At the beginning of the third strophe, the subject of the sentence ("estrelas," stars) is subordinated. The repetition of the same duplex and flabby stratagem of paraphrase from the first strophe ("crescem e engordam") is repeated ("cadentes, arredias"); this is not even to mention that they are far from creating the shining impact of the original (something like "em formaçao esplêndida" in Portuguese)

To sum up, the poem sounds rather awkward in Portuguese. Why is this? In particular, because it has a difficult time finding its register in the language. A manner of speaking which is fairly colloquial, filtered through a gentle solemnity, something intimate, and related to that which used in certain personal letters, notes, or messages. And this is why the reading of the poem in the original leaves us with a sense of unity, of flowing and transitive speech. There are no highs and lows, as there are in the translation.

There are good moments in the translation, nonetheless. The best of them is doubtless the three verses which begin the second strophe. Now, let us move on to Bonvicino's task in translating one of the most famous poems by Creeley:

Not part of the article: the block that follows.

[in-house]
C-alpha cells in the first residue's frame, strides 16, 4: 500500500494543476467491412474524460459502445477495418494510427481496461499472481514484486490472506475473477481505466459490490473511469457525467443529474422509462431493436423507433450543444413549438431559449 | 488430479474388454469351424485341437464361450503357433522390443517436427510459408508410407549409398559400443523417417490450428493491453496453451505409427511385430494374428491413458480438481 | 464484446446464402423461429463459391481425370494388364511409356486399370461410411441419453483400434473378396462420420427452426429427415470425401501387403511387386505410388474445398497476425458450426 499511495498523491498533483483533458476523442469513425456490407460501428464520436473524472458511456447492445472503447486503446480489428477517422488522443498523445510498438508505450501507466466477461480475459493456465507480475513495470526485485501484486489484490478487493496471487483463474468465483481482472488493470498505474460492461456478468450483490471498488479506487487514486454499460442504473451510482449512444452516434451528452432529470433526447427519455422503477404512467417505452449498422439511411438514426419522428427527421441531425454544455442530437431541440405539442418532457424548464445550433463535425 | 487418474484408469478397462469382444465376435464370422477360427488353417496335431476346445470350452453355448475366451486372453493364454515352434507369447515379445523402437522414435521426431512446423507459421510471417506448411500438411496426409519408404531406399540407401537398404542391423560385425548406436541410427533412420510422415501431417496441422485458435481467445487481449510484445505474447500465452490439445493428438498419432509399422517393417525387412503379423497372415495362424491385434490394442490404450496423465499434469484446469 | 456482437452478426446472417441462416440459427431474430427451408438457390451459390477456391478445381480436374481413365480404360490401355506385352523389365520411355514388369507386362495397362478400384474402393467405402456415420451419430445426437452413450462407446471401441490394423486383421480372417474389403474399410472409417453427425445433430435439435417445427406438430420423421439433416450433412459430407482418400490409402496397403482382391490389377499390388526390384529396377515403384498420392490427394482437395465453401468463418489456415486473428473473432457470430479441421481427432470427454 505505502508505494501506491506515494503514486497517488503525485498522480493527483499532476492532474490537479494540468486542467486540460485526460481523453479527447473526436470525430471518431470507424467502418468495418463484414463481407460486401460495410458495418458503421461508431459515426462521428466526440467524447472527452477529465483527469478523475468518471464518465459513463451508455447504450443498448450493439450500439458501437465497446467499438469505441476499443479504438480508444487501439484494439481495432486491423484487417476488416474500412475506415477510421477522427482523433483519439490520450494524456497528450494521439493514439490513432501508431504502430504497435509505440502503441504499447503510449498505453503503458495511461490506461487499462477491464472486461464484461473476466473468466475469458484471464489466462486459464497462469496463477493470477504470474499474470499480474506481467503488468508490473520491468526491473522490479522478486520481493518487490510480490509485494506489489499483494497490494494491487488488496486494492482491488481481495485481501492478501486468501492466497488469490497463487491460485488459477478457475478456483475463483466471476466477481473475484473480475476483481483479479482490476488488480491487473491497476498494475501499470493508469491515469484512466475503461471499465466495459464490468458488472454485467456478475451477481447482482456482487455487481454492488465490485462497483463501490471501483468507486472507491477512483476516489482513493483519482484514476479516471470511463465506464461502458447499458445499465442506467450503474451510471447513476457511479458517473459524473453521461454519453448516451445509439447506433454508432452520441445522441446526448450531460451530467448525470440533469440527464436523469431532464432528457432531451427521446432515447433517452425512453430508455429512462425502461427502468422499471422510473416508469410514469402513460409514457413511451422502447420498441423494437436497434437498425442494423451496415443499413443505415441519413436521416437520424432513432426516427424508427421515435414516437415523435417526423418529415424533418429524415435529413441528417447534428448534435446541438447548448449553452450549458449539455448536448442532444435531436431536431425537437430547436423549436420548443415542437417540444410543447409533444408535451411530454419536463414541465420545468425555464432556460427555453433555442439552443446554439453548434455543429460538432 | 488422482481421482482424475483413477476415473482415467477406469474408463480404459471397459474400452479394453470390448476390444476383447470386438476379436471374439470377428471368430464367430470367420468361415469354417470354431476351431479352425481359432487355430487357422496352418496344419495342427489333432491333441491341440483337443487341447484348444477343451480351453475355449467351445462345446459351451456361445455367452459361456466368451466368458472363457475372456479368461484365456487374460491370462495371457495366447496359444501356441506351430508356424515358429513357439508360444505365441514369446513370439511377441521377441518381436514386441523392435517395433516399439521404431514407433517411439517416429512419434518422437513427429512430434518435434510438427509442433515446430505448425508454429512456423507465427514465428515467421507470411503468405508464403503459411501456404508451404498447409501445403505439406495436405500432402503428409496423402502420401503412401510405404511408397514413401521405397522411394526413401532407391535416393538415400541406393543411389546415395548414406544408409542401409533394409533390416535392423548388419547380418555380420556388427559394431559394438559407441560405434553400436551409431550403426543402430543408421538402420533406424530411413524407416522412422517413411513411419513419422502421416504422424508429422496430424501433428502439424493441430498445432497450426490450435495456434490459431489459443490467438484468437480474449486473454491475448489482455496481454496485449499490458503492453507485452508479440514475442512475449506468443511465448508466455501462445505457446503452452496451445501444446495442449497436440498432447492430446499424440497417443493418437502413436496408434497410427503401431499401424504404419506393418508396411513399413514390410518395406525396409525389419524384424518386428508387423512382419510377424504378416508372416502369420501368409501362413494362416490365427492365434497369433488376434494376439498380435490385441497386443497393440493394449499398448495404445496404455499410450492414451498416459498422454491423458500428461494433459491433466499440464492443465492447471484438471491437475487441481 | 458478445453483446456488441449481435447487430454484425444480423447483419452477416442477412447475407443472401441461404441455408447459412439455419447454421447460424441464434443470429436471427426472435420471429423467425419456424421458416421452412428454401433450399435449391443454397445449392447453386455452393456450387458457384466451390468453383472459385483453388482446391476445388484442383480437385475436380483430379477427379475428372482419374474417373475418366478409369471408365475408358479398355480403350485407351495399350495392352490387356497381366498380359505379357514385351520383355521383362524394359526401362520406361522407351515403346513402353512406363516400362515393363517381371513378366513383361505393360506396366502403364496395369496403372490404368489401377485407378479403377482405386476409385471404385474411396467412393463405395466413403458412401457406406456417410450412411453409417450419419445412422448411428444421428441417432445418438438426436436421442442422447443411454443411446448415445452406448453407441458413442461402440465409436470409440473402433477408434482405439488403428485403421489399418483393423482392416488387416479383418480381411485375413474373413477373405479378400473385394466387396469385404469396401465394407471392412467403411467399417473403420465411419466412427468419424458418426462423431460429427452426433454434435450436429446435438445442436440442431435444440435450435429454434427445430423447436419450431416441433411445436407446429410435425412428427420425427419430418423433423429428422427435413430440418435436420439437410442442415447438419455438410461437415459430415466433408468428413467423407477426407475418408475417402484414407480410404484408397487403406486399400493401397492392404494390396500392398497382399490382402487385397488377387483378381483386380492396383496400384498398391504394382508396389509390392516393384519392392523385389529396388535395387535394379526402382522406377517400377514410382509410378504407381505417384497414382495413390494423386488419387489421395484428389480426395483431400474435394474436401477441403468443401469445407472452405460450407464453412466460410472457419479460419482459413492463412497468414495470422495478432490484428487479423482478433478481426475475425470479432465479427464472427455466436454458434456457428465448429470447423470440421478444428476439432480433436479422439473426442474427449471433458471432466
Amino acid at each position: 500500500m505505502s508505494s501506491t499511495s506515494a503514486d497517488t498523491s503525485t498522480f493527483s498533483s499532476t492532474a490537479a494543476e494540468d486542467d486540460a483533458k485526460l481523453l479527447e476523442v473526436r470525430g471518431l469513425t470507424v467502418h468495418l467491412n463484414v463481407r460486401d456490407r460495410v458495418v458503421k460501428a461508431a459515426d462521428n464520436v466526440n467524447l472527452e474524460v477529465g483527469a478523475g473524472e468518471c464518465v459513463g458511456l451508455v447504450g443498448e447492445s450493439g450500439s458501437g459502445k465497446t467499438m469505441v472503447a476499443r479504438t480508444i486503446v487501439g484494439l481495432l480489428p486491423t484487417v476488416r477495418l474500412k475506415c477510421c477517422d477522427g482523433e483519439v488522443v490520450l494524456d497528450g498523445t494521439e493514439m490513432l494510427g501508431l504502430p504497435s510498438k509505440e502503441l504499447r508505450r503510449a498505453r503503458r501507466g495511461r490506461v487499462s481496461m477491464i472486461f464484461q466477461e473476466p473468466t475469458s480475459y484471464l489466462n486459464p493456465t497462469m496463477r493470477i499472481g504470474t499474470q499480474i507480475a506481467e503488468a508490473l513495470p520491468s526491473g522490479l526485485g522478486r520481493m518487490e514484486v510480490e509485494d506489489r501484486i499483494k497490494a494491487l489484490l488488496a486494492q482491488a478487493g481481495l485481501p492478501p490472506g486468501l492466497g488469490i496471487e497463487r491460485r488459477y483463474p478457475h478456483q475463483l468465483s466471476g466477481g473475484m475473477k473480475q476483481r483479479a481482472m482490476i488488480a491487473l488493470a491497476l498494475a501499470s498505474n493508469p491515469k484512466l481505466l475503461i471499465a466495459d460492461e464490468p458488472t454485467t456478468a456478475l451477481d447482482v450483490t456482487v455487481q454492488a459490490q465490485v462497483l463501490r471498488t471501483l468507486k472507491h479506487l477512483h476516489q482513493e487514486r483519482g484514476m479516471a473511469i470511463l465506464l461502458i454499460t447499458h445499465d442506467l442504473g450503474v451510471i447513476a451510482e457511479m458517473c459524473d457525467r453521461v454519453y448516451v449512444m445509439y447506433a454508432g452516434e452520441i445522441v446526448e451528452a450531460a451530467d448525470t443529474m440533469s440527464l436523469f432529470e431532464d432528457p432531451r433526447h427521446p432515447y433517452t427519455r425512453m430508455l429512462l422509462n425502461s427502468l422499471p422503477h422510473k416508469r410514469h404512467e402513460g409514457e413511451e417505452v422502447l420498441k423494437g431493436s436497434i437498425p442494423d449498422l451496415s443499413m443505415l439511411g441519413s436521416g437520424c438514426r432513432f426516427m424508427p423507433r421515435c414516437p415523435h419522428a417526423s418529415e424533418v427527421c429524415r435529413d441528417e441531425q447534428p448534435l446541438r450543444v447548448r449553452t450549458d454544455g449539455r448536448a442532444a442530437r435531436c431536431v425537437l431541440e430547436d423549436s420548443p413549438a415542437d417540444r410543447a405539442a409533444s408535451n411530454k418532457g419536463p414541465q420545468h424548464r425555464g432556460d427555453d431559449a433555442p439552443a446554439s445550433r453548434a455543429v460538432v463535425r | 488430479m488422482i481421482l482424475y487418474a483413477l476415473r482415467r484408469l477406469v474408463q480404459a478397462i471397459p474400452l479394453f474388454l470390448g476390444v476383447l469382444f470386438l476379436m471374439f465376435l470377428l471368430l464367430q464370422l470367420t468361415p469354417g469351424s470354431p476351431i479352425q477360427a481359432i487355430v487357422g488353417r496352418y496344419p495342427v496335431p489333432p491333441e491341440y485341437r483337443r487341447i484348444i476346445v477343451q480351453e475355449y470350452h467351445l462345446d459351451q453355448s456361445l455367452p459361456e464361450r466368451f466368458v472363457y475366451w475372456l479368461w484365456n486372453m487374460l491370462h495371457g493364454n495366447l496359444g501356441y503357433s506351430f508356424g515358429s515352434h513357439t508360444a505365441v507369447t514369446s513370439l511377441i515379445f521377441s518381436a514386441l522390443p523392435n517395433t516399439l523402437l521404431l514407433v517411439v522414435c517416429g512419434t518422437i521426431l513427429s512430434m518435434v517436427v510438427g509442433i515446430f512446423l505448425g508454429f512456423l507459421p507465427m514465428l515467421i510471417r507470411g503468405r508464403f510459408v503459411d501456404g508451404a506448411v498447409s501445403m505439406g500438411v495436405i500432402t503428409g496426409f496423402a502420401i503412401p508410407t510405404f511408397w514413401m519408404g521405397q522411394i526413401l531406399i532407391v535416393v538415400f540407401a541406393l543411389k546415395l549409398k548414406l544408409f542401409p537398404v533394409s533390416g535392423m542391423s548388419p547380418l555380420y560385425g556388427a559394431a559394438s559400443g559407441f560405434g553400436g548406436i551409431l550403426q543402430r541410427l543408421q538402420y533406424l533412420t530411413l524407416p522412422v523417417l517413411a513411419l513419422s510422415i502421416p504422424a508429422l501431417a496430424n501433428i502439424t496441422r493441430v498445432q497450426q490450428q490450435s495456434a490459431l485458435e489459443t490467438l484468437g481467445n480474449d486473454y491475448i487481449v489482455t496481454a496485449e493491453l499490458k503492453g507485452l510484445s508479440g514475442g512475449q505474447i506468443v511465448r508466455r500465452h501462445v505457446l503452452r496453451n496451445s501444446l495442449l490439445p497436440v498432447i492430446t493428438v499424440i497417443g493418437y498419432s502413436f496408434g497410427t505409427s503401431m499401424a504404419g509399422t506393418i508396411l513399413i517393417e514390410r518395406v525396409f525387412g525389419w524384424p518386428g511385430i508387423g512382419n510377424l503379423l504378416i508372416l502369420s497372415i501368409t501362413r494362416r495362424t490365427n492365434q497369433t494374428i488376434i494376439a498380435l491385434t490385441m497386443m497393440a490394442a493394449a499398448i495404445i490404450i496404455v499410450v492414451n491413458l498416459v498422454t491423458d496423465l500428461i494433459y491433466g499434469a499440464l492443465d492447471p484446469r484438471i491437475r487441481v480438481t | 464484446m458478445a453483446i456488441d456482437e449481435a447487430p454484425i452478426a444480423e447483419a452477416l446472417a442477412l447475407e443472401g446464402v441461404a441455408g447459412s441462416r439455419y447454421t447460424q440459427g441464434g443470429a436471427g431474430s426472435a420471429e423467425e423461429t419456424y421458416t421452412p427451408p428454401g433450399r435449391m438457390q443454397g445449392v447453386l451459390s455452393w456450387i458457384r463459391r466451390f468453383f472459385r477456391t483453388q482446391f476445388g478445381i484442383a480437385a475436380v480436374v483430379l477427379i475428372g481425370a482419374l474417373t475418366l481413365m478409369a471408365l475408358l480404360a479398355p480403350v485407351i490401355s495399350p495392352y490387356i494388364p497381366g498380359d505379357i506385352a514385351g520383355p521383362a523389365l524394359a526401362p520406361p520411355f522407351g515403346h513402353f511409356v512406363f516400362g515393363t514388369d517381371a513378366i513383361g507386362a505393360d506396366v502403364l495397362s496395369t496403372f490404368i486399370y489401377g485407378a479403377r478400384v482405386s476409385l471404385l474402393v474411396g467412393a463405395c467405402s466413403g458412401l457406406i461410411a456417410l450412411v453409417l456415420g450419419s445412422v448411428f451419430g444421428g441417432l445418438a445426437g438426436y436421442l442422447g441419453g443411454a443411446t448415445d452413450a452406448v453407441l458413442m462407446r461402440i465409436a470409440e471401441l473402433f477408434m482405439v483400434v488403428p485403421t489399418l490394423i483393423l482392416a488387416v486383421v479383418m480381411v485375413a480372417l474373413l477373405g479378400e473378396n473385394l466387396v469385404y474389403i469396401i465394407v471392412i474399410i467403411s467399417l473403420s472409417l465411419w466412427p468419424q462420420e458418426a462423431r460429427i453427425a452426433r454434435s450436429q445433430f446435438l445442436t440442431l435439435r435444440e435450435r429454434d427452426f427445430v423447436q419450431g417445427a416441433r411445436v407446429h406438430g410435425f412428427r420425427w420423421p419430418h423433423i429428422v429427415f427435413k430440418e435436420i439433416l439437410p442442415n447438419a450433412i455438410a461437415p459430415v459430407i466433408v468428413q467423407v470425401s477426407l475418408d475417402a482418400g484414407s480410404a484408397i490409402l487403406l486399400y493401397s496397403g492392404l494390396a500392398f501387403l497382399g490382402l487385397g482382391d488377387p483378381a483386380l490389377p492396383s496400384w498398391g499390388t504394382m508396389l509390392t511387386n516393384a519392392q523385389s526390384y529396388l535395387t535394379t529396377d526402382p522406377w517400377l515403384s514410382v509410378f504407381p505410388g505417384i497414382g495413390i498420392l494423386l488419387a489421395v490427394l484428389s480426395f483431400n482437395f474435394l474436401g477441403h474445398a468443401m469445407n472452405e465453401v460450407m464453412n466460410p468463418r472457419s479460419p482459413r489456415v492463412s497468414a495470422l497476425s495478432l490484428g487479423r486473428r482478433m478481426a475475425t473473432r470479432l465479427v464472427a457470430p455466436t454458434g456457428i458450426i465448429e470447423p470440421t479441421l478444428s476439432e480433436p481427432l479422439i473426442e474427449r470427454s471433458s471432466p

The Flower


A Flor

I think I grow tensions

Penso que cultivo tensões

like flowers

como flores

in a wood where

num bosque onde

nobody goes.


ninguém vai.




Each wound is perfect,

cada ferida—perfeita—,

enclosed itself in a tiny

fecha-se numa minúscula

imperceptible blossom,

imperceptível pétala

making pain.

causando dor.

Pain is a flower, like that one,

Dor é uma flor, como aquela

like this one,

como esta,

like that one,

como aquela,

like this one.

como esta7.


If in the case of the Bishop poem, by reason of its size and scope, some missteps as far as tone are concerned can be forgiven, in Creeley's poem, whose condensation and metareferenciality are yet more pungent, they threaten to suffocate the extreme minimalism of the piece, the delicate balance between spoken and written.

And this threat is already present in the first verse. In place of "penso," a more effective solution would be "acho" (I, 1). But the suppression of the pronoun is praiseworthy, the right decision. "Grow," in English, does not have as much proximity to the written style as does "cultivar" in Portuguese. A more appropriate equivalent perhaps might be "planto." But this is still conjecture. "Bosque" is an inadequate term that might better be replaced by "mato." The translation of "blossom" by "pétala" is mistaken from the point of view of both meaning ("bud") and metrics, but not for its sonorous emphasis on the bilabial. "Esta"(that) would be better glossed by "essa" (this). And this apparently trivial detail speaks much in relation to the subtle equilibrium between spoken and written in the original. Its ably stylized colloquiality is what does not comfortably finds its own space in the translation.